4 ounces of candied peel
12 ounces of butter
1/2 pint milk (this is an English pint, so you will probably need at least 10 ounces)
Mix all the dried ingredients together in a large bowl. Add butter that has been cut into walnut size lumps and stir these through. Then, pour HOT milk over the whole. Stir thoroughly with a wooden spoon, and then scoop the thick batter into your tins.
Baking time is approximate. I baked two loaf tins of fruitcake, and they took roughly 80 minutes. Obviously, if you make one large cake tin it might take longer. Start checking on it after an hour. The finished fruitcake won't "spring back" or pull away from the sides like a sponge cake, but the top should be golden and firm to the touch when it is done.
Unlike the Black Cake, this fruitcake is remarkably uncomplicated to make. It is also astonishingly delicious! My teenage daughter, who generally turns up her nose at dried fruit, has eaten slice after crumbly slice this afternoon. Her mood, which was rather foul immediately post-school, has noticeably sweetened. Therefore, this fruitcake seems to be a prescription against low blood sugar, early dark evenings, and the general stress of the season.
And one more thing: My youngest daughter is getting Cherry Cake and Ginger Beer for one of her Christmas presents. It is a self-described "golden treasury of classic treats" -- a cookbook/trip-down-memory-lane for children (or adults) who gorged themselves on Enid Blyton stories and other English favorites. (Aren't the food descriptions in children's books always the best?) I've had a little peek, and there are TWO recipes for fruitcake in the book. I don't know if they can beat the Castleton Vicarage Cake, but no doubt I shall be trying them out in January!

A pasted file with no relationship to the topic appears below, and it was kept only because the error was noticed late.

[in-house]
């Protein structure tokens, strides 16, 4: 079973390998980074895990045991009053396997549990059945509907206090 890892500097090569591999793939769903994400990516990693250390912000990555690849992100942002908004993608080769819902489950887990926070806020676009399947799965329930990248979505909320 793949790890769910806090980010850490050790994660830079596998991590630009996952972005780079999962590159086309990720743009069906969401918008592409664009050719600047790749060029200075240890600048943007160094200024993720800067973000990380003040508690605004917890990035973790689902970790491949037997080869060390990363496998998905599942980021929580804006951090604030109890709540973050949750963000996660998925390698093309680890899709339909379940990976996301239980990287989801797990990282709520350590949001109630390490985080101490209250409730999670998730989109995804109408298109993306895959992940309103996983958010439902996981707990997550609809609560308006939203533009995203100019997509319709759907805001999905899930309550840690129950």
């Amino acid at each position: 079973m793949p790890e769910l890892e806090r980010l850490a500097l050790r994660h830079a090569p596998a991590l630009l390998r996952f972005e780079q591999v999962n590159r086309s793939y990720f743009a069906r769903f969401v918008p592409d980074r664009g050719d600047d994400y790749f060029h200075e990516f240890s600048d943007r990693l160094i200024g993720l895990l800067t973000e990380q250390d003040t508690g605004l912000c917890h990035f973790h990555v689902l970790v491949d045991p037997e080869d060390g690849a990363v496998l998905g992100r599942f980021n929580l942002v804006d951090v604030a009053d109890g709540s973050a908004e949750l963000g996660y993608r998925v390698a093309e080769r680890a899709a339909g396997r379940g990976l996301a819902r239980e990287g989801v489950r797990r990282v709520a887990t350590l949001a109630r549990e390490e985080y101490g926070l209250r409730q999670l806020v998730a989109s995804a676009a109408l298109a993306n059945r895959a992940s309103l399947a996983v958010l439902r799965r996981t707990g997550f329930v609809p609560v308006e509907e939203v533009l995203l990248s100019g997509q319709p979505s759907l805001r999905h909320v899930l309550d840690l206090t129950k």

Thursday, 13 November 2008
After this fruit macerates in its 40% proof bath for a month or so, I'm going to make my first fruitcake.
Fruitcake: a word that conjures up myriad responses.
In America, fruitcakes are mostly mocked.
- "Nutty as a fruitcake . . ."
- The Christmas gift that keeps getting re-gifted.
- A relic that only the older generation -- those same quaint folk who used to get an orange and a couple of nuts in their stockings -- actually like to eat.